It is a common problem. You’ve locked down a tentative agreement with a counterpart, and the action is supposed to take place by May 1. But it is now June 15, and nothing has happened. They’re not calling you back or responding to your emails, but you still want to close the deal. What do you do?
Ask a Proof of Life™ question.
First things first: You want to take some preventative actions to minimize the likelihood you’ll get ghosted in the first place. Most importantly, you need to ask a Proof of Life™ question which answers two subordinate questions; Is there a deal, and is it with you?
If you don’t get a robust answer to this question, you are setting your future self up to be a ghosting victim.
At a very basic level, your Proof of Life question is just some variation of the following: Why are you considering doing business with us? There is a lot of competition out there, after all. Why is this company thinking about doing business with your organization to begin with?
If you hear a comprehensive response to your Proof of Life question—in which your counterpart is essentially stating your value proposition — then you’re good to go. It is at this point that the rule of consistency is engaged. People want to be consistent in words, thoughts, and actions. They won’t tell you that your business is the greatest thing in the world and then ignore your calls.
On the flipside, when you hear anything less than substantive positive responses to your Proof of Life question, you’re probably wasting your time and may very well be ghosted later on.
Talk about implementation.
One of the main reasons sales teams get ghosted is because they don’t spend enough time talking about implementation. You can avoid this fate by asking the following types of Calibrated Questions™:
- What are the next steps?
- What should we do if we don’t hear back from you?
- What happens if we find out we’re off track, and what will we do to address it?
Based on their responses to these questions, your gut is going to tell you how firm their agreements are. Keep in mind that you might have to what and how them seven or eight times before you’ll be able to determine that the agreement is on solid ground.
Ask this question if you’re still getting ghosted.
If you’ve taken the first two pieces of advice and are still getting ghosted, there is likely some new factor that is preventing this person from engaging further.
When you find yourself in this situation, you need to stay curious. At this point, the easiest way to jumpstart a conversation is to shoot over a quick email with this subject line—Have you given up on [blank]?—and nothing in the body. Chances are high that you’ll get a response to this message within 48 hours, even if you haven’t spoken to your counterpart for three months.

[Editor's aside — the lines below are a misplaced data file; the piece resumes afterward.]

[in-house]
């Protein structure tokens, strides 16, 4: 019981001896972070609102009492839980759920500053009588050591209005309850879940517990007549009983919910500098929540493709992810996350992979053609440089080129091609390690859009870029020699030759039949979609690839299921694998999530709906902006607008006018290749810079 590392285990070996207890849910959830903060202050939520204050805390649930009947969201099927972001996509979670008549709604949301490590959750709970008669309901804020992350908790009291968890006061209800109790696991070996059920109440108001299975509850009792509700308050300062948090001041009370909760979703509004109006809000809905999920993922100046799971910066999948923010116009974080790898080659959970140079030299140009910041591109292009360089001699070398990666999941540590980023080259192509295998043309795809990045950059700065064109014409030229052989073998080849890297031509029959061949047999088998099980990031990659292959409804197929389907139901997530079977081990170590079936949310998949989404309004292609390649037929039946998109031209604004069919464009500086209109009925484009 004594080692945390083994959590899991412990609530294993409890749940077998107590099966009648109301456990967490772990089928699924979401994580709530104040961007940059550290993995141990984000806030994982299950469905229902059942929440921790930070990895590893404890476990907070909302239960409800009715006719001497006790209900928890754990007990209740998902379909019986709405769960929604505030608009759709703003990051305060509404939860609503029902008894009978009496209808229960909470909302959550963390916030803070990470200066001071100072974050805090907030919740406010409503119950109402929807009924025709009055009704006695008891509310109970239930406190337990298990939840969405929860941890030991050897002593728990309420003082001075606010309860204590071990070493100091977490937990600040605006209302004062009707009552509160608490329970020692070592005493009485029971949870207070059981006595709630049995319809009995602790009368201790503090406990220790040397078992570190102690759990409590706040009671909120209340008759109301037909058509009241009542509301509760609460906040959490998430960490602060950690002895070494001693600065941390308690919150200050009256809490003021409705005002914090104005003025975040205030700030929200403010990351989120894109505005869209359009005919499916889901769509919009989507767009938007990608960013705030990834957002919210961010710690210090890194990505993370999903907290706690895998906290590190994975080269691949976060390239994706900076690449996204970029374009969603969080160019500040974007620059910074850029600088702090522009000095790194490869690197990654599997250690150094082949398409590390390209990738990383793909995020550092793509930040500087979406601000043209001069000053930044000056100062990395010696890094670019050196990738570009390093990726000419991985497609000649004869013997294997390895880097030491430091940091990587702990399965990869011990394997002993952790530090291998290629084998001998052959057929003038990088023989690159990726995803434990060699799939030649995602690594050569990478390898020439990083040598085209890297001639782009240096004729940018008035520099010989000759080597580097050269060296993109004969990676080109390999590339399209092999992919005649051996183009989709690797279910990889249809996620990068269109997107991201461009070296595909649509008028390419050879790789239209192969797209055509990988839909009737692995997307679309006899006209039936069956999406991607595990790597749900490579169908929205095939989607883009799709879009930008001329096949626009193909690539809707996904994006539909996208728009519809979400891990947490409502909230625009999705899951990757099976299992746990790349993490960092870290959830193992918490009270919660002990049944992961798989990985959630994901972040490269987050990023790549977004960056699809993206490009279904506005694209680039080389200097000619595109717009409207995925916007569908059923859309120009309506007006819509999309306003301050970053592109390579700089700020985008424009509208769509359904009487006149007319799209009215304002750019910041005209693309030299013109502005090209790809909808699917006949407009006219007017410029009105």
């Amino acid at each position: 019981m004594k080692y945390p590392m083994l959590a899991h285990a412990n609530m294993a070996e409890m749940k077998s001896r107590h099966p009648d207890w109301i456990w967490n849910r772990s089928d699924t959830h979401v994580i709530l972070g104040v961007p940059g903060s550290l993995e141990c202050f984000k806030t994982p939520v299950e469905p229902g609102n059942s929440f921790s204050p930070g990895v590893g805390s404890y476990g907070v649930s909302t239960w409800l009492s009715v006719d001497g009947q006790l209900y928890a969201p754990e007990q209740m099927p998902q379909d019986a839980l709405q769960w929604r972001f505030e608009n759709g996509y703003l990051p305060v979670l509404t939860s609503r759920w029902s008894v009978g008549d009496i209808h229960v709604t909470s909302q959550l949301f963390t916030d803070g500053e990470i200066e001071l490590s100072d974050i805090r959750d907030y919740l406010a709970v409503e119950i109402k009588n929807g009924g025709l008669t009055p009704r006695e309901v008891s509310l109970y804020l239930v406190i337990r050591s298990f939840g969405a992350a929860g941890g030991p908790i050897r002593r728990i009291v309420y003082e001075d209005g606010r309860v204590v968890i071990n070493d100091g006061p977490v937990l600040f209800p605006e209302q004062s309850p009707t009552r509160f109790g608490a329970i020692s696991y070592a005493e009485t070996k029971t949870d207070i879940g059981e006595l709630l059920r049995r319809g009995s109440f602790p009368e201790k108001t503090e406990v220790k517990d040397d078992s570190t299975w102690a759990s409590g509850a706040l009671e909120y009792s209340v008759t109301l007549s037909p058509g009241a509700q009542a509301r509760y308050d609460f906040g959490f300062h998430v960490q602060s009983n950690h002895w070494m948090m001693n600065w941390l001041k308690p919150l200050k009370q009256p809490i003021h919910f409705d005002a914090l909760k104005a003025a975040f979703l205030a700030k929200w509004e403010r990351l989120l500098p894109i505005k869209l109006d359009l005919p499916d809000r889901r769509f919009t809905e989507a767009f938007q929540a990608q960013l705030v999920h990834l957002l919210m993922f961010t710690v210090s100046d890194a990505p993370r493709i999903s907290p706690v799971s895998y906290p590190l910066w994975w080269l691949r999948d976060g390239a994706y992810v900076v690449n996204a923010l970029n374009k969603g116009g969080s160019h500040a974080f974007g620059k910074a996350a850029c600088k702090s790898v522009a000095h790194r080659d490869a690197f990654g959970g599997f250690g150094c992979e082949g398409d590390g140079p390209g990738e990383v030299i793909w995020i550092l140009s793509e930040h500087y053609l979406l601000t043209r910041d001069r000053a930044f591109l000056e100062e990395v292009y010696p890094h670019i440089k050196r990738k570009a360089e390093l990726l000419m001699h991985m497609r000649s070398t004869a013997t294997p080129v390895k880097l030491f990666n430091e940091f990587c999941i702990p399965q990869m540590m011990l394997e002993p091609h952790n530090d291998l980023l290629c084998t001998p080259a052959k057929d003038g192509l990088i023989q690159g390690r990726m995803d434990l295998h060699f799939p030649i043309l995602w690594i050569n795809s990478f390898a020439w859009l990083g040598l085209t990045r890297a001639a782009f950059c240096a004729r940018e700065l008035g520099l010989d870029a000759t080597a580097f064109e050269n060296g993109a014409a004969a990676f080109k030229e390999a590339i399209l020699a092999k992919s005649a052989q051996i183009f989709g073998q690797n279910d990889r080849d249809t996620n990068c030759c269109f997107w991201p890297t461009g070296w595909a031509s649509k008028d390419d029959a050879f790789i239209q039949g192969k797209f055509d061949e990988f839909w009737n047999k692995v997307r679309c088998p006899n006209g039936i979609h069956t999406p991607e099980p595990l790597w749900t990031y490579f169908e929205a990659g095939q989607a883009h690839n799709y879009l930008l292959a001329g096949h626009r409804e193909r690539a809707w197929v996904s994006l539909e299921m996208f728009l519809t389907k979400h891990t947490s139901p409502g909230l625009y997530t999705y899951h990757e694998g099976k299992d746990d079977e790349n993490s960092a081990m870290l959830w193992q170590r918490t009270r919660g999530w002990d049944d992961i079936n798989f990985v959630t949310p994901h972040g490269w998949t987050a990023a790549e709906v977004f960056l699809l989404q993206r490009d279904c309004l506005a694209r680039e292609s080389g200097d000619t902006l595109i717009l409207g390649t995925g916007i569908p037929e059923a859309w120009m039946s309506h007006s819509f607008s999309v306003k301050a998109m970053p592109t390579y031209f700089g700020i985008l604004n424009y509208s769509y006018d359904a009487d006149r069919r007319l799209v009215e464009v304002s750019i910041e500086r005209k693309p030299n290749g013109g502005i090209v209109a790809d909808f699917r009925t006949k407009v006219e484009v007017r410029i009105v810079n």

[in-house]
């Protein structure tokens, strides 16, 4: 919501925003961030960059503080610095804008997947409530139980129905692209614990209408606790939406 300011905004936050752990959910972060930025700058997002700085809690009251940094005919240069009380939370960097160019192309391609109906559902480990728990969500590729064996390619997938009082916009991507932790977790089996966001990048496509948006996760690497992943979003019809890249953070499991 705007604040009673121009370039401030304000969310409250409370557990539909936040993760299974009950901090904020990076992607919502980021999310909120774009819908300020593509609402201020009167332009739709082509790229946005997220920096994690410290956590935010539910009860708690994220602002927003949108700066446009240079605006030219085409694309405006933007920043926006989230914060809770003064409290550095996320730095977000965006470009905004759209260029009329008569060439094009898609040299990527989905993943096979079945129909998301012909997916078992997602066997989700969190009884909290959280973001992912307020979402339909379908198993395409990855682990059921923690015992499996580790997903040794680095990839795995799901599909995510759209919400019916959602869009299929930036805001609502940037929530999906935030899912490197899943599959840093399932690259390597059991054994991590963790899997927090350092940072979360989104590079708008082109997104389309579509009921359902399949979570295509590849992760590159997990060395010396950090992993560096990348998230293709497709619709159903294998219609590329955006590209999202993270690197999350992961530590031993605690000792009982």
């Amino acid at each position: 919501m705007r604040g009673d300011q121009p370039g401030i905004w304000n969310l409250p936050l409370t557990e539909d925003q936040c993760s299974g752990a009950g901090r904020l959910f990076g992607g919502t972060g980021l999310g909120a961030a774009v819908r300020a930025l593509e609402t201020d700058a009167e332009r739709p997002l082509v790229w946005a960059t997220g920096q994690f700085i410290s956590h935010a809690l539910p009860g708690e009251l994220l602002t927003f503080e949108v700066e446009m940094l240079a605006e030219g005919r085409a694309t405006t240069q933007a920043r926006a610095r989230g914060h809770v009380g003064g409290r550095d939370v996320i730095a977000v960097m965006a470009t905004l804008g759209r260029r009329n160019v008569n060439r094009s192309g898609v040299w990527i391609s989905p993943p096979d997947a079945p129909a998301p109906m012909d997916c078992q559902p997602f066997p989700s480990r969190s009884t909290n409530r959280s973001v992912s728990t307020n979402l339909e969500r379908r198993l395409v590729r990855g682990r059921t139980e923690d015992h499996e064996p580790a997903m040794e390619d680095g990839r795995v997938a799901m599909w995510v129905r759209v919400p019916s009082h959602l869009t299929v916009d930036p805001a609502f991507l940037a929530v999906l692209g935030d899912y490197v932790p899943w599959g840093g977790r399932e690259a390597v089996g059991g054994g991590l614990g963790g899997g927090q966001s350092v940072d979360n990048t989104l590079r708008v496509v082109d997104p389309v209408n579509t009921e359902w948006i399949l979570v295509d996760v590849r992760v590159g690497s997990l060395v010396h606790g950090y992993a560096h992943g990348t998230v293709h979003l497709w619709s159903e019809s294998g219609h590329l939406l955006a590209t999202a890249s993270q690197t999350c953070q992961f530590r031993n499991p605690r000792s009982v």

Why does this question work so well? It’s simple: No one wants to look like a quitter. No one wants to have their name associated with giving up on anything—especially when they haven’t given up quite yet.
When you use this tactic, you’re going to get a response in the vast majority of instances. Of course, that doesn’t mean the response is automatically going to be something you want to hear. So, what happens when your counterpart responds in the affirmative?
In most cases, it is time to move on. Remember, losing a deal isn’t the biggest sin, but taking a long time, giving up a lot of information, and still losing is.
To be fair, asking this question is as direct as it gets. If you want to take a softer approach, you can send an email with subject lines like this: It seems like I’ve done something to offend you or It seems like I’ve failed to provide some clarity.
Ready to close the deal?
Being ghosted happens more often than you might think, but it is primarily because negotiators fail to ask Proof of Life questions and fail to discuss implementation.
Incorporate these two tactics into your toolkit, and chances are you’ll avoid being ghosted in the first place. And should you find yourself still waiting in silence, get ready to fire off that last email and you’ll find out where you stand, one way or the other, and either close the deal or move on.
Setting themselves up to be ghosted is just one mistake negotiators make. To learn more about common negotiation mistakes and how to avoid them, check this out.